var doc = newDocument(newRectangle(100f, 300f));
PdfWriter.GetInstance(doc, newFileStream(path + '/Doc2.pdf', FileMode.Create));
doc.Add(newParagraph('This is a custom size'));
In this case, a PDF document was created with the width being 100 points, and the height set at 300 points. There are 72 points to an inch, so this particular document isn't very large. It's in fact 1.39 inches x 4.17 inches. (You will probably find that as well as iTextSharp.dll, a calculator will be very handy..).
The second constructor which takes a Rectangle object and a series of 4 float values allows you to set your custom margins through the floats. Again, these values are measured in points. The default half inch margins are 36 points.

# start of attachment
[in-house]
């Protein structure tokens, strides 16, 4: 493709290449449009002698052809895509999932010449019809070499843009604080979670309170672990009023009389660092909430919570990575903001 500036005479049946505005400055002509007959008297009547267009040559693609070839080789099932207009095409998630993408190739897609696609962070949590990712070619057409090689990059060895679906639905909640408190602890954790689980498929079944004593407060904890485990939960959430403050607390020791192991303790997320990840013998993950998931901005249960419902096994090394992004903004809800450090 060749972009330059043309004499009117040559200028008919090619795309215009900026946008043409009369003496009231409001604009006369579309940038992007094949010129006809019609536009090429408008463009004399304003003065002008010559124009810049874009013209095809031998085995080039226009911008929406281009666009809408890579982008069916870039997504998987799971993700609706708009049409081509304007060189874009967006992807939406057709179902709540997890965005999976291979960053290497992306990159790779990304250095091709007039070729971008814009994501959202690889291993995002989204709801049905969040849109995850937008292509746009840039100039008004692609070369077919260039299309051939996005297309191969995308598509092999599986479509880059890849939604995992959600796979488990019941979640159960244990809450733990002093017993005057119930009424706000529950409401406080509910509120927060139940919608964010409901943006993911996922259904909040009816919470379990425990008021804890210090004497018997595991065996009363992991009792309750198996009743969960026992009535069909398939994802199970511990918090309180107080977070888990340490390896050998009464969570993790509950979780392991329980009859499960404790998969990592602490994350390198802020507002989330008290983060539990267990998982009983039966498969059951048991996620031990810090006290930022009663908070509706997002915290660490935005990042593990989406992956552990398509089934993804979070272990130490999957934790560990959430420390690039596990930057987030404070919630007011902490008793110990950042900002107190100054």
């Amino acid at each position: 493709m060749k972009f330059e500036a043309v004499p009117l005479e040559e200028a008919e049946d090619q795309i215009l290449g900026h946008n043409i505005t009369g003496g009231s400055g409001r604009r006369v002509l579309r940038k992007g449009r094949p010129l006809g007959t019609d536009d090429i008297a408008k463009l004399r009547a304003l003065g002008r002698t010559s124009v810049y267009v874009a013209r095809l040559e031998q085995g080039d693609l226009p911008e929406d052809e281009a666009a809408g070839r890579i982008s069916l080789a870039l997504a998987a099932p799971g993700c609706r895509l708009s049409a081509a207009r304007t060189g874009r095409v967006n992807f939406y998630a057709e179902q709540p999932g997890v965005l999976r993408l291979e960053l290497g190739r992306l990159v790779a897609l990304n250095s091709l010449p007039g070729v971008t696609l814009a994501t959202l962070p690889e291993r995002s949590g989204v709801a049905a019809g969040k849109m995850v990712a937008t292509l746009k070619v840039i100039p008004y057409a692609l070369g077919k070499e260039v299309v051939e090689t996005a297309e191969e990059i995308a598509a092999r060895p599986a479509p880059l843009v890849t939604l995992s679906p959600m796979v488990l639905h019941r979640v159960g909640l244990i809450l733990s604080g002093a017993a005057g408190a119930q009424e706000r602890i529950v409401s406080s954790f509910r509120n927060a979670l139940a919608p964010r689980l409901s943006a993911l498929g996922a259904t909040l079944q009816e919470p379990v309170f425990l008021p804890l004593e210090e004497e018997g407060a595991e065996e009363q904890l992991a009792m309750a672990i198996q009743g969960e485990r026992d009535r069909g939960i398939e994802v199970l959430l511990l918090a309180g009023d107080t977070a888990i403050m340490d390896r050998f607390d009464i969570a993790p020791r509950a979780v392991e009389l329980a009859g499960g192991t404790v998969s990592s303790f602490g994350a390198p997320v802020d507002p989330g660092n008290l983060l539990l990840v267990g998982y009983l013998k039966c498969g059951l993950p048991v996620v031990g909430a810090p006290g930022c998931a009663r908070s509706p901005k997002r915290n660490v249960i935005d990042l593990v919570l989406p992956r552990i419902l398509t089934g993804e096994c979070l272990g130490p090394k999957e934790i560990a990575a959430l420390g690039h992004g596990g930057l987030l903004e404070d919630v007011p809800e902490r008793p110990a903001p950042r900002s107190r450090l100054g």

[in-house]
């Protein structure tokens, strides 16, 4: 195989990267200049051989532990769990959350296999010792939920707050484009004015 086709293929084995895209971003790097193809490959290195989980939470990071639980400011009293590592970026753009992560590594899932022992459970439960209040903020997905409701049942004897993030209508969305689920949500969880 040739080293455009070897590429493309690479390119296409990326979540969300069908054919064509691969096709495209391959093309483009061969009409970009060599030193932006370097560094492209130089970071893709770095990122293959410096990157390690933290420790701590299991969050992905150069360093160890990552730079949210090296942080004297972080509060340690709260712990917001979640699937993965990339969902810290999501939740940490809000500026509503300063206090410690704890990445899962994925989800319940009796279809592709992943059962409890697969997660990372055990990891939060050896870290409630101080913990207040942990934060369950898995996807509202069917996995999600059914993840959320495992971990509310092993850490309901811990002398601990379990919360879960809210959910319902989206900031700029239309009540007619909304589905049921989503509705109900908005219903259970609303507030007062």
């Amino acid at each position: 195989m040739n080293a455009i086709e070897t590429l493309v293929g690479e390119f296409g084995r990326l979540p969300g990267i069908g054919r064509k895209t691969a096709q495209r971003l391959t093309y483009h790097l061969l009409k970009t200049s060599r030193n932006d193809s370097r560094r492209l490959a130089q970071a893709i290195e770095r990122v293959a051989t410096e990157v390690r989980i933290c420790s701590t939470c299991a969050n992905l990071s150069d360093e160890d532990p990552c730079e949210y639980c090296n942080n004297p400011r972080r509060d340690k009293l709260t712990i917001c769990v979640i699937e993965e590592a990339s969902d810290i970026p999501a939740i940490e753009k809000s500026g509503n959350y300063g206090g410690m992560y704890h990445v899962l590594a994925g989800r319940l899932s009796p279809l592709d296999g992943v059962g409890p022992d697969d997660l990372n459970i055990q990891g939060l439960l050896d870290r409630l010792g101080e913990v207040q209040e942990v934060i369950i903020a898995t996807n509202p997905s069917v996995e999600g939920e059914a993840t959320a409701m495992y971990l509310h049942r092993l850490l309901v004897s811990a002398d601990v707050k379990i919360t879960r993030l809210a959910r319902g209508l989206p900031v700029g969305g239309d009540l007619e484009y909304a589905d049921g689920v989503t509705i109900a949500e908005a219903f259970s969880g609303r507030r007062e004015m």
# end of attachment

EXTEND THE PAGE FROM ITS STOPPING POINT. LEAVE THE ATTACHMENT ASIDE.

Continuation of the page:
If you use the PageSize class constructor, or a Rectangle directly, you can also set the background colour of the document. This can be done using RGB colour values, or CMYK (Cyan - a kind of blue, Magenta - a pinkish red, Yellow and 'Key', or black). It used to be that if you wanted to prepare a PDF for printing by a professional lithographic printer, you had to ensure that all colours were CMYK, but with greater adoption of digital printing by printing companies, RGB is becoming more acceptable. Certainly, for display on the web, RGB is preferred. To set the background colour, we use the BackgroundColorproperty of the Rectangle object:
r.BackgroundColor = newCMYKColor(25, 90, 25, 0);
r.BackgroundColor = newColor(191, 64, 124);
Both of the above result in a rather fetching pinkish colour for the document.
This article has introduced iTextSharp, and should have provided a starting point. Subsequent articles examine a range of functionality and features offered by this rather natty component. They can be found here: